BW- How can this program improve so that more Syrians will come?
R- More Syrians would join the program if Arabs made up the totality of the workforce inside the factories, as many of us fear that being with foreigners could pose difficulties both at the communication as well as cultural level. The salary should also be a bit higher (around JD250). Rent in Jordan is expensive —it can easily reach over JD200 monthly inside cities— and prices continued to rise since we first arrived. More money is needed to afford the costs of everyday life.
BW- What do you expect from the future?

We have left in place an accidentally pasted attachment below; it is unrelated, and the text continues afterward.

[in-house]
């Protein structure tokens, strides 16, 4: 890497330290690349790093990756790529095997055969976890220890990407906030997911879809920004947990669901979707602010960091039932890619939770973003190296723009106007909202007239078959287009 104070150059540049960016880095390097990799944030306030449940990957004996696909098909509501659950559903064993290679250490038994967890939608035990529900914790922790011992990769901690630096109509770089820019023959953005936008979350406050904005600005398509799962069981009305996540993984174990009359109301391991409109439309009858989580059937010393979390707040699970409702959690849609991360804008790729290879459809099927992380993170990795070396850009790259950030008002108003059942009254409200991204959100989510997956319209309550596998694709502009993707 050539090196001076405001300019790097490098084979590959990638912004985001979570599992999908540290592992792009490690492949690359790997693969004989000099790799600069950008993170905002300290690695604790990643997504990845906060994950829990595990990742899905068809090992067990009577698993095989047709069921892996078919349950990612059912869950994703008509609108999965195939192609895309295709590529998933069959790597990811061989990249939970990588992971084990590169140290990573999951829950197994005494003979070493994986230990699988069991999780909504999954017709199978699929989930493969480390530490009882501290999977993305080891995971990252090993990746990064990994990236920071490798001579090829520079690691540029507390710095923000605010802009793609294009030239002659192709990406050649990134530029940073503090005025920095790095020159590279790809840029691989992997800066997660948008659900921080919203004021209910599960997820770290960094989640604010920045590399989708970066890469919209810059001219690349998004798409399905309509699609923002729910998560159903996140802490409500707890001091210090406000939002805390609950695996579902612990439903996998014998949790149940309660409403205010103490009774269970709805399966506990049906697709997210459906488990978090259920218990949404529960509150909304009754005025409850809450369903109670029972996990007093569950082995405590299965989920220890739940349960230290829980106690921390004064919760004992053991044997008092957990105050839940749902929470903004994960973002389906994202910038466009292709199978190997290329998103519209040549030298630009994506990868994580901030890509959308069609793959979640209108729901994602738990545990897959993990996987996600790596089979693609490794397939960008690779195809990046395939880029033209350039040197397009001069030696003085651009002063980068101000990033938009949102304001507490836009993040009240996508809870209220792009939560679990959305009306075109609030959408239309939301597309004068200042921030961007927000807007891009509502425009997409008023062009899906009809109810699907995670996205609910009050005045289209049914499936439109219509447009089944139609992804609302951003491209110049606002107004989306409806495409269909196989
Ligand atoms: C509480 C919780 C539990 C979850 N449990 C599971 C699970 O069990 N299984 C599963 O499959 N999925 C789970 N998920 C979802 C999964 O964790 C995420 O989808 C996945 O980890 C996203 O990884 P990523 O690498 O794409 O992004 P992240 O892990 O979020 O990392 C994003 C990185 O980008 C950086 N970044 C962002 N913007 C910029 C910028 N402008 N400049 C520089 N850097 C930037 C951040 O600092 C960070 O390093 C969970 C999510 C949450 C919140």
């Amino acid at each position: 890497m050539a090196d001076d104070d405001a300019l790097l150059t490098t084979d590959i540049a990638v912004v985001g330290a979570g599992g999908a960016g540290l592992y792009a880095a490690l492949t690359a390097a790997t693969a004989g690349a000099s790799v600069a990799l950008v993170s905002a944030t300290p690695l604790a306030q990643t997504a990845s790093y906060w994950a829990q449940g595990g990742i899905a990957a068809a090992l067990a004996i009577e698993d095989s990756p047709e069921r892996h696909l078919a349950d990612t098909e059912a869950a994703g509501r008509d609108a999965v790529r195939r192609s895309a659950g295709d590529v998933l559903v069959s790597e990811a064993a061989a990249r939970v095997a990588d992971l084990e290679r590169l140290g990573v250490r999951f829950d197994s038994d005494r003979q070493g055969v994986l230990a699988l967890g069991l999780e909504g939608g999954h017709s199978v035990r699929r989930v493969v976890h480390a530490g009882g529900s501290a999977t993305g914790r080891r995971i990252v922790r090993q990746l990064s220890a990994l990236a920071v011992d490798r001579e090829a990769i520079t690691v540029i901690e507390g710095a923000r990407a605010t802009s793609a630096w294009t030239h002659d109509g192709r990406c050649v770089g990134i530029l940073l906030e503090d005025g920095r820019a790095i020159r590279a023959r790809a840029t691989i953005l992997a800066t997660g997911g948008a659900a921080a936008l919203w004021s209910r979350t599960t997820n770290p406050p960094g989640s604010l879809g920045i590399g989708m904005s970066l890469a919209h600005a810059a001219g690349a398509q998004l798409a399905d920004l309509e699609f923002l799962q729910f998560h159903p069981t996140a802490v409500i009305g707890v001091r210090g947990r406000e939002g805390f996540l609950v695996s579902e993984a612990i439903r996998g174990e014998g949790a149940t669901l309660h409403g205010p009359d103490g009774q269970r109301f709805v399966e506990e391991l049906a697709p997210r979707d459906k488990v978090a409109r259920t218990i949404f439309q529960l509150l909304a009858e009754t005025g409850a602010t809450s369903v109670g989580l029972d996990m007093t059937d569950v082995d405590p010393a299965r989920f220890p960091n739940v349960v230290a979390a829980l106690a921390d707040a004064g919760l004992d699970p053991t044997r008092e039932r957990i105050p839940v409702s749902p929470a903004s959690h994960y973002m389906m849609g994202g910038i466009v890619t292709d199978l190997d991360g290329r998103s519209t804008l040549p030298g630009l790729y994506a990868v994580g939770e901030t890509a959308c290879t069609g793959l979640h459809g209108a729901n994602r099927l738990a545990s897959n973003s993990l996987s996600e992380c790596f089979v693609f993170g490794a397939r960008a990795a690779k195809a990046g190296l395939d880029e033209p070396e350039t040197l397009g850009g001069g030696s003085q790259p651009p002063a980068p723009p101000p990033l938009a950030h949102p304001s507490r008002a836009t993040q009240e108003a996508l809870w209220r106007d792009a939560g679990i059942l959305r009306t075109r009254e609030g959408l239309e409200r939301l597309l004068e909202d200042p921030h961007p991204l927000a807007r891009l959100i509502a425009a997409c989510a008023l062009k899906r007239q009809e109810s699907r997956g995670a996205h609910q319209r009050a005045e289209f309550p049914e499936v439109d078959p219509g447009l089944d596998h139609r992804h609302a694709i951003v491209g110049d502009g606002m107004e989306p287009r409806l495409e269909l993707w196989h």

R- The future is lost, there is no future for Syrians. Our future was destroyed when we left Syria. I was supposed to continue my studies in Jordan, but it didn’t work out. We arrived in Jordan and lost everything.
BW- If the war didn’t happen, what would your dream have been?
R- I wanted to study medicine, but it didn’t work out. I was supposed to continue studying once in Jordan, but we were at a difficult point in time, so my brother and I had to start working to help our family.
BW- If you go back to Syria, what would you like to do?
R- First, we need to rebuild the country, and then we can go back to the life we had before. But, for sure, I will continue my work.